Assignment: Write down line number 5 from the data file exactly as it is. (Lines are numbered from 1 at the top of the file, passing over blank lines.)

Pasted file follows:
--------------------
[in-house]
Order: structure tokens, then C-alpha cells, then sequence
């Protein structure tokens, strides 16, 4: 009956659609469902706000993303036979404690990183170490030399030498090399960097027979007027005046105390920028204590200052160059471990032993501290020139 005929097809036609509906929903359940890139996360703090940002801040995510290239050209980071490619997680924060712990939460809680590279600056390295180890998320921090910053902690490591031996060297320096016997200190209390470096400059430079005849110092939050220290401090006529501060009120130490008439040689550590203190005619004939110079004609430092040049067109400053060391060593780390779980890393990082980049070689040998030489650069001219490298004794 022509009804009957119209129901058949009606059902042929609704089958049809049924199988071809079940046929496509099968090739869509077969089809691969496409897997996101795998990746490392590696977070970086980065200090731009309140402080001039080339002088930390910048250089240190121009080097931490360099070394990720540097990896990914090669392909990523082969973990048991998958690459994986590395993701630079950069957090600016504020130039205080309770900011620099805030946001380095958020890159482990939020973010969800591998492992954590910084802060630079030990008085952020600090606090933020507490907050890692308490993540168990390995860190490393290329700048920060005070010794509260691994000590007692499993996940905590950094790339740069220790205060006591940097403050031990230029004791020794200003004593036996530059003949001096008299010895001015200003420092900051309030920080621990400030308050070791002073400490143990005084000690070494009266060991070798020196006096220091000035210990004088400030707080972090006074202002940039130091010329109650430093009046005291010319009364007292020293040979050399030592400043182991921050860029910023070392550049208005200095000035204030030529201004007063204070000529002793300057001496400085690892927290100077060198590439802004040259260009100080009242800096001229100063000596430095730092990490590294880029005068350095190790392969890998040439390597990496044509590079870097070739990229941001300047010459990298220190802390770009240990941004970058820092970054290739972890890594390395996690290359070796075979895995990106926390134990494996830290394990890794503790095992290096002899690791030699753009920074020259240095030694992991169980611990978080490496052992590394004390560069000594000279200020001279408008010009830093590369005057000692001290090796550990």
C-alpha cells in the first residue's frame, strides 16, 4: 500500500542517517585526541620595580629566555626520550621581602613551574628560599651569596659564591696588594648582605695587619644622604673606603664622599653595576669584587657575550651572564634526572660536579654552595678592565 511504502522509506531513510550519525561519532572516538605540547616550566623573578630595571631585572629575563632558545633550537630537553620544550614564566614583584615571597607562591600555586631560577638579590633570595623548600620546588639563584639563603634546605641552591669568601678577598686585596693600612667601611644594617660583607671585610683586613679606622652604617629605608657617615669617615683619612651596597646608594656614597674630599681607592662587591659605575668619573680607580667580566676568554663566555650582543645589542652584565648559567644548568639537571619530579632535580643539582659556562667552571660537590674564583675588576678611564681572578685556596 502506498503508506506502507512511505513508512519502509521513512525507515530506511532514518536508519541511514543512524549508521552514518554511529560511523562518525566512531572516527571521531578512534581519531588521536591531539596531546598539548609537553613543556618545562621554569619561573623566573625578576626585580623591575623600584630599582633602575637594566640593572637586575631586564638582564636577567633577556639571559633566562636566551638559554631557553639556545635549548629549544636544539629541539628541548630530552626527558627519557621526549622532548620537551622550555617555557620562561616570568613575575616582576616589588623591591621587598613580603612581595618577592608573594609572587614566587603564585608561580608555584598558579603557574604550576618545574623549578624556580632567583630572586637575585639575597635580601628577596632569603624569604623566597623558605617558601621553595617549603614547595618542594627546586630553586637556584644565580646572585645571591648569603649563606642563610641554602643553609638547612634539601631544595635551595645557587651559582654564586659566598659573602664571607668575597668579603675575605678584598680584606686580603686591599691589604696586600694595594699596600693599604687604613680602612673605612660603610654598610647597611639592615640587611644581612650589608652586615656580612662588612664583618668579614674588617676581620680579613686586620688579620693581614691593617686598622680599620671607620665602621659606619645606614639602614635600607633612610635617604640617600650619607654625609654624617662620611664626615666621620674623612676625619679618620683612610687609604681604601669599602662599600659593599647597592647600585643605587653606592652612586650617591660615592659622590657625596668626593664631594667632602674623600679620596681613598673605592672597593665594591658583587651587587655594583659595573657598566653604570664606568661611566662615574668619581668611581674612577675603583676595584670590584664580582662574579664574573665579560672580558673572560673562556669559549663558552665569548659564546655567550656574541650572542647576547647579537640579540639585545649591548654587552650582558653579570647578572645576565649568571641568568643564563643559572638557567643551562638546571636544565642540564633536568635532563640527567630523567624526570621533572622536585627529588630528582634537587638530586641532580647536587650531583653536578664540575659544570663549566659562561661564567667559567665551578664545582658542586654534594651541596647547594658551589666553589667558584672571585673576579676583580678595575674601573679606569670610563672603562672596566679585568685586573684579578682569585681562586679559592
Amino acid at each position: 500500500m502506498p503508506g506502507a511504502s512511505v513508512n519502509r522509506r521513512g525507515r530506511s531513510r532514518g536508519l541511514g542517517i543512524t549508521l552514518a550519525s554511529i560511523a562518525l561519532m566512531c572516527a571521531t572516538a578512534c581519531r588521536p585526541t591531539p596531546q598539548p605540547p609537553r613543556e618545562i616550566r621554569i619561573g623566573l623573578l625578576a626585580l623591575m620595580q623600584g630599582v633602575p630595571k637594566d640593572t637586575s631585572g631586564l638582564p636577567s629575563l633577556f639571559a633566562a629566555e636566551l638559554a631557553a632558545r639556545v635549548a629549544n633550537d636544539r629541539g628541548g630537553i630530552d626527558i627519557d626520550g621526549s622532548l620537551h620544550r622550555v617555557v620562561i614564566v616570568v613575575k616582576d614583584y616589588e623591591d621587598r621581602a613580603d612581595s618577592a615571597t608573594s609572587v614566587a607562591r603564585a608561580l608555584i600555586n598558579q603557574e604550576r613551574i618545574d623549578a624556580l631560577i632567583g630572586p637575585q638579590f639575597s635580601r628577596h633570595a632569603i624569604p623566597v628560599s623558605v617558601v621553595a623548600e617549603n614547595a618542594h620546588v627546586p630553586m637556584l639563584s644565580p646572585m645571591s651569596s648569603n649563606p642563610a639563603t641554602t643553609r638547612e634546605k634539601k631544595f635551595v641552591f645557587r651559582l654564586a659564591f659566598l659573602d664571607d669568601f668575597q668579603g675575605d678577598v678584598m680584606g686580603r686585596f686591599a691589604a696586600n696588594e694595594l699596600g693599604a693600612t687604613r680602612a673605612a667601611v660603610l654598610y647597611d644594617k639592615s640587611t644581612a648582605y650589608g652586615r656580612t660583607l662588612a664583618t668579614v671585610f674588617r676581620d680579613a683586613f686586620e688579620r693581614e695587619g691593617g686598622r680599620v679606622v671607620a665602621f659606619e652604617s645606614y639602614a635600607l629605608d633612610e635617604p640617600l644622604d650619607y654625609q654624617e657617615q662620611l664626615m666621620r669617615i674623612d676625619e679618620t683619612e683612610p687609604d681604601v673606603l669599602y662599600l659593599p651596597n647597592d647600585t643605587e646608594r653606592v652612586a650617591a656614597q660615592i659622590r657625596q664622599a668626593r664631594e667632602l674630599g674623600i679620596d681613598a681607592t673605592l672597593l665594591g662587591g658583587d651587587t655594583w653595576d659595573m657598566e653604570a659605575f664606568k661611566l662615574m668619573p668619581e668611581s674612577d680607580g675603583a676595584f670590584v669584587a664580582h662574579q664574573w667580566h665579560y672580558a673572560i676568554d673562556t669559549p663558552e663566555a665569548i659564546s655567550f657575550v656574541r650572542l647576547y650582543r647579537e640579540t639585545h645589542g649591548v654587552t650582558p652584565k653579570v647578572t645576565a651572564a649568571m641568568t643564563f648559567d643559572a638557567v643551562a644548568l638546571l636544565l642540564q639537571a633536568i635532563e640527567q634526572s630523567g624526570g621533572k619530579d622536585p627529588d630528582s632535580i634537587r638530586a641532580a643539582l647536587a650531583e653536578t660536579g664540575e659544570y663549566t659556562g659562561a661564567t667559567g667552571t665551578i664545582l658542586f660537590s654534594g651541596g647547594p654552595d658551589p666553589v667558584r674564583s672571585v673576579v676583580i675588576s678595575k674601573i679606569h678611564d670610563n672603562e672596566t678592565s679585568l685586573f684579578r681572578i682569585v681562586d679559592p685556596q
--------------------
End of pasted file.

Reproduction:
Amino acid at each position: 500500500m502506498p503508506g506502507a511504502s512511505v513508512n519502509r522509506r521513512g525507515r530506511s531513510r532514518g536508519l541511514g542517517i543512524t549508521l552514518a550519525s554511529i560511523a562518525l561519532m566512531c572516527a571521531t572516538a578512534c581519531r588521536p585526541t591531539p596531546q598539548p605540547p609537553r613543556e618545562i616550566r621554569i619561573g623566573l623573578l625578576a626585580l623591575m620595580q623600584g630599582v633602575p630595571k637594566d640593572t637586575s631585572g631586564l638582564p636577567s629575563l633577556f639571559a633566562a629566555e636566551l638559554a631557553a632558545r639556545v635549548a629549544n633550537d636544539r629541539g628541548g630537553i630530552d626527558i627519557d626520550g621526549s622532548l620537551h620544550r622550555v617555557v620562561i614564566v616570568v613575575k616582576d614583584y616589588e623591591d621587598r621581602a613580603d612581595s618577592a615571597t608573594s609572587v614566587a607562591r603564585a608561580l608555584i600555586n598558579q603557574e604550576r613551574i618545574d623549578a624556580l631560577i632567583g630572586p637575585q638579590f639575597s635580601r628577596h633570595a632569603i624569604p623566597v628560599s623558605v617558601v621553595a623548600e617549603n614547595a618542594h620546588v627546586p630553586m637556584l639563584s644565580p646572585m645571591s651569596s648569603n649563606p642563610a639563603t641554602t643553609r638547612e634546605k634539601k631544595f635551595v641552591f645557587r651559582l654564586a659564591f659566598l659573602d664571607d669568601f668575597q668579603g675575605d678577598v678584598m680584606g686580603r686585596f686591599a691589604a696586600n696588594e694595594l699596600g693599604a693600612t687604613r680602612a673605612a667601611v660603610l654598610y647597611d644594617k639592615s640587611t644581612a648582605y650589608g652586615r656580612t660583607l662588612a664583618t668579614v671585610f674588617r676581620d680579613a683586613f686586620e688579620r693581614e695587619g691593617g686598622r680599620v679606622v671607620a665602621f659606619e652604617s645606614y639602614a635600607l629605608d633612610e635617604p640617600l644622604d650619607y654625609q654624617e657617615q662620611l664626615m666621620r669617615i674623612d676625619e679618620t683619612e683612610p687609604d681604601v673606603l669599602y662599600l659593599p651596597n647597592d647600585t643605587e646608594r653606592v652612586a650617591a656614597q660615592i659622590r657625596q664622599a668626593r664631594e667632602l674630599g674623600i679620596d681613598a681607592t673605592l672597593l665594591g662587591g658583587d651587587t655594583w653595576d659595573m657598566e653604570a659605575f664606568k661611566l662615574m668619573p668619581e668611581s674612577d680607580g675603583a676595584f670590584v669584587a664580582h662574579q664574573w667580566h665579560y672580558a673572560i676568554d673562556t669559549p663558552e663566555a665569548i659564546s655567550f657575550v656574541r650572542l647576547y650582543r647579537e640579540t639585545h645589542g649591548v654587552t650582558p652584565k653579570v647578572t645576565a651572564a649568571m641568568t643564563f648559567d643559572a638557567v643551562a644548568l638546571l636544565l642540564q639537571a633536568i635532563e640527567q634526572s630523567g624526570g621533572k619530579d622536585p627529588d630528582s632535580i634537587r638530586a641532580a643539582l647536587a650531583e653536578t660536579g664540575e659544570y663549566t659556562g659562561a661564567t667559567g667552571t665551578i664545582l658542586f660537590s654534594g651541596g647547594p654552595d658551589p666553589v667558584r674564583s672571585v673576579v676583580i675588576s678595575k674601573i679606569h678611564d670610563n672603562e672596566t678592565s679585568l685586573f684579578r681572578i682569585v681562586d679559592p685556596q